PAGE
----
FORMAL GRAFFITI, 2011, archival inkjet prints on Hahnemühle paper
Formal Graffiti is a series of digital images dealing with the lessons that devastation delivers. Ongoing wars prevent children from going to school; nevertheless, they learn from the loss that abounds. With this in mind, I took photographs of the Children’s Hospital in Pittsburgh as it was being torn down, finding equivalences between an American hospital demolished for peaceful purposes to those destroyed by militaries abroad. US coalition forces have bombed Iraqi hospitals in Baghdad, Nasriya and Rutbah and the al Quds, al Fata and al Wafa hospitals in Gaza were shelled in Israel’s Operation Cast Lead in 2008-09.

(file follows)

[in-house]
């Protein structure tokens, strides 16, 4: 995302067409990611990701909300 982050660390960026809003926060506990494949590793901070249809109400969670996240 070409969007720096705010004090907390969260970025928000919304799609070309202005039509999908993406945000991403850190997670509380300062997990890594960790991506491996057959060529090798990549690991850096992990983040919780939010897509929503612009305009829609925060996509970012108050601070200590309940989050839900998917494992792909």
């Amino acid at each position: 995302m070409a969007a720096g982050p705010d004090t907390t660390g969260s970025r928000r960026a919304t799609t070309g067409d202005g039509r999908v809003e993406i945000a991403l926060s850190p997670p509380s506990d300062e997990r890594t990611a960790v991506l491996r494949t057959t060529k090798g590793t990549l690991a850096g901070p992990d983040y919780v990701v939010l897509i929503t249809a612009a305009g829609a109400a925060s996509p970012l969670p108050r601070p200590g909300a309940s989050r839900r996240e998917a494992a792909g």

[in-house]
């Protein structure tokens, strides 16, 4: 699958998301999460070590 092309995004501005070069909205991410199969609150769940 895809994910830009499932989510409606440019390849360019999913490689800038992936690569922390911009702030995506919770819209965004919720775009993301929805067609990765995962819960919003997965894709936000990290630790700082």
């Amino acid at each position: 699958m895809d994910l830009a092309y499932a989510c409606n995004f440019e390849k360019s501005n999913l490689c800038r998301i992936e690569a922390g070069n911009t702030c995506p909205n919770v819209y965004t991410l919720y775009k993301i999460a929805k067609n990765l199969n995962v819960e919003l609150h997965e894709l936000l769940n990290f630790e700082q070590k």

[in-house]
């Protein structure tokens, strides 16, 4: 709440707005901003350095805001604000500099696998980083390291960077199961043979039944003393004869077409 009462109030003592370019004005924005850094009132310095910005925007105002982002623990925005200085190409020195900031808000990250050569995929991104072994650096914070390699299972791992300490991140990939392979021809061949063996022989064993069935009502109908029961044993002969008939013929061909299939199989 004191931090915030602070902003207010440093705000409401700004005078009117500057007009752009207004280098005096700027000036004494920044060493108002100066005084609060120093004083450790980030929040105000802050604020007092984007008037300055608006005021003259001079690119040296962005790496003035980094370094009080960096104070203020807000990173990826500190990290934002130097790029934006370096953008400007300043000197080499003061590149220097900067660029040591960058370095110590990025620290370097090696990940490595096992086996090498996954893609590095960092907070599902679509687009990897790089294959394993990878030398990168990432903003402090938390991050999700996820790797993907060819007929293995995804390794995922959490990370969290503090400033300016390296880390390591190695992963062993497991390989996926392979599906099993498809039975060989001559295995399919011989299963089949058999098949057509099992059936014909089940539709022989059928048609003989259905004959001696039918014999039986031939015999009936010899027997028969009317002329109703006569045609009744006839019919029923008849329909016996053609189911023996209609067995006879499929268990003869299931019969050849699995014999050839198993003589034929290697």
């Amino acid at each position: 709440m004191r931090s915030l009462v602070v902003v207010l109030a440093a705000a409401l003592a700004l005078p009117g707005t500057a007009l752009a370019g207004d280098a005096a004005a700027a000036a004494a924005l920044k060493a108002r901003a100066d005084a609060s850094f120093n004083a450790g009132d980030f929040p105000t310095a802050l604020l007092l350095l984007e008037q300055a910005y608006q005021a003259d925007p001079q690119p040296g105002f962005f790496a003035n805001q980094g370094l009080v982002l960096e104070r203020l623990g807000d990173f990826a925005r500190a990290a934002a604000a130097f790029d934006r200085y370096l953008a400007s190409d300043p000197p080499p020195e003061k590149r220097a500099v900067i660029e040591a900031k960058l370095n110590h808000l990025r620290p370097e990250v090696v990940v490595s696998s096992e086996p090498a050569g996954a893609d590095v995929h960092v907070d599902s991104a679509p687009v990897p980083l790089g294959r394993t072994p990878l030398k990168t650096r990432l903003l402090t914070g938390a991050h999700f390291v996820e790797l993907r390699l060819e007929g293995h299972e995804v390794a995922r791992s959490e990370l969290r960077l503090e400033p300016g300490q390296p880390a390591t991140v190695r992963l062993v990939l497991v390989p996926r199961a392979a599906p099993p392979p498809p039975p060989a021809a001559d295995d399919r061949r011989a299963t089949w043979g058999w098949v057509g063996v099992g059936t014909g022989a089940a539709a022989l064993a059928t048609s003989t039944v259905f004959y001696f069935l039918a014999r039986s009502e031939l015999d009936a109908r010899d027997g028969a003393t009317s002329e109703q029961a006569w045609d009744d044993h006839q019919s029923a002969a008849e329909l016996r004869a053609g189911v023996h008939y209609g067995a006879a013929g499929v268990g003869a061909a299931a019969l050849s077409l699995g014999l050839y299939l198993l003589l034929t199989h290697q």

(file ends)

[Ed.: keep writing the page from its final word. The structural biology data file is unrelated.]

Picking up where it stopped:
The imagery in Formal Graffiti could easily document rubble from destroyed buildings almost anywhere. In some cases, decorative remnants of cartoon and nursery wallpaper attest to the youth that once inhabited the buildings. Meant to cheer, they remain in stark contrast to dangling chunks of cement and rebar and mounds of raw debris that echo lives crushed or hanging by a thread — elsewhere.
Letter diagrams from an Arabic handwriting lesson book, with outlines for filling in and guiding grids for proper proportions, are superimposed on top of these images of ruin. The calligraphic letters (not words) become the A, B, C’s of destruction. This alphabet, preceding meaning, is elemental and foundational, representing the fundamental education our actions teach.